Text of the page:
Inflammatory Ly-6C(hi) monocytes play an important role in the development of severe transplant arteriosclerosis in hyperlipidemic recipients

Alexandru Schiopu, Satish N. Nadig, Ovidiu S. Cotoi, Joanna Hester, Nico van Rooijen, Kathryn J. Wood

Research output: Contribution to journalArticlepeer-review

13 Citations (SciVal)


Objective: Transplant arteriosclerosis (TA) restricts long-term survival of heart transplant recipients. Although the role of monocyte/macrophages is well established in native atherosclerosis, it has been studied to a much lesser extent in TA. Plasma cholesterol is the most important non-immunologic risk factor for development of TA but the underlying mechanisms are largely unknown. We hypothesized that monocyte/macrophages might play an important role in the pathogenesis of TA under hyperlipidemic conditions. Methods: We studied TA in fully mismatched arterial allografts transplanted into hyperlipidemic ApoE(-/-) recipients compared to wild-type controls. The recruitment of distinct monocyte populations into the grafts was tracked by in vivo labelling with fluorescent microspheres. We used antibody-mediated depletion protocols to dissect the relative contribution of T lymphocytes and monocytes to disease development. Results: In the hyperlipidemic environment the progression of TA was highly exacerbated and the inflammatory CD11b(+)CD115(+)Ly-6C(hi) monocytes were preferentially recruited into the neointima. The number of macrophage-derived foam cells present in the grafts strongly correlated with plasma cholesterol and disease severity. Depletion of Ly-6C(hi) monocytes and neutrophils significantly inhibited macrophage accumulation and disease progression. The accelerated monocyte recruitment occurs through a T cell-independent mechanism, as T cell depletion did not influence macrophage accumulation into the grafts. Conclusions: Our study identifies for the first time the involvement of inflammatory Ly-6C(hi) monocytes into the pathogenesis of TA, particularly in conditions of hyperlipidemia. Targeted therapies modulating the recruitment and activation of these cells could potentially delay coronary allograft vasculopathy and improve long-term survival of heart transplant recipients. (C) 2012 Elsevier Ireland Ltd. All rights reserved.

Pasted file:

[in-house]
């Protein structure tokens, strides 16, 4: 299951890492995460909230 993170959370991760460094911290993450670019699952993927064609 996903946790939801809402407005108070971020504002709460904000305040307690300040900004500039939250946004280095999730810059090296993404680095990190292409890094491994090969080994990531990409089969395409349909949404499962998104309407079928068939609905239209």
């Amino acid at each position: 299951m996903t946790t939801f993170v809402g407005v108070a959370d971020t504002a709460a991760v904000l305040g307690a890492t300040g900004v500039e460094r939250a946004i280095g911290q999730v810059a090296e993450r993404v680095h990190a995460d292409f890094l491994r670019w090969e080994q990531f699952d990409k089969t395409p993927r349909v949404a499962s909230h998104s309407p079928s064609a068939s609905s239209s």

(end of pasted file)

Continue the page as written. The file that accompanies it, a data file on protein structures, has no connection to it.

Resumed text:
Original languageEnglish
Pages (from-to)291-298
Issue number2
Publication statusPublished - 2012

Subject classification (UKÄ)

  • Cardiac and Cardiovascular Systems


  • Transplant vasculopathy
  • Hypercholesterolemia
  • Inflammation
  • Monocytes
  • Macrophages


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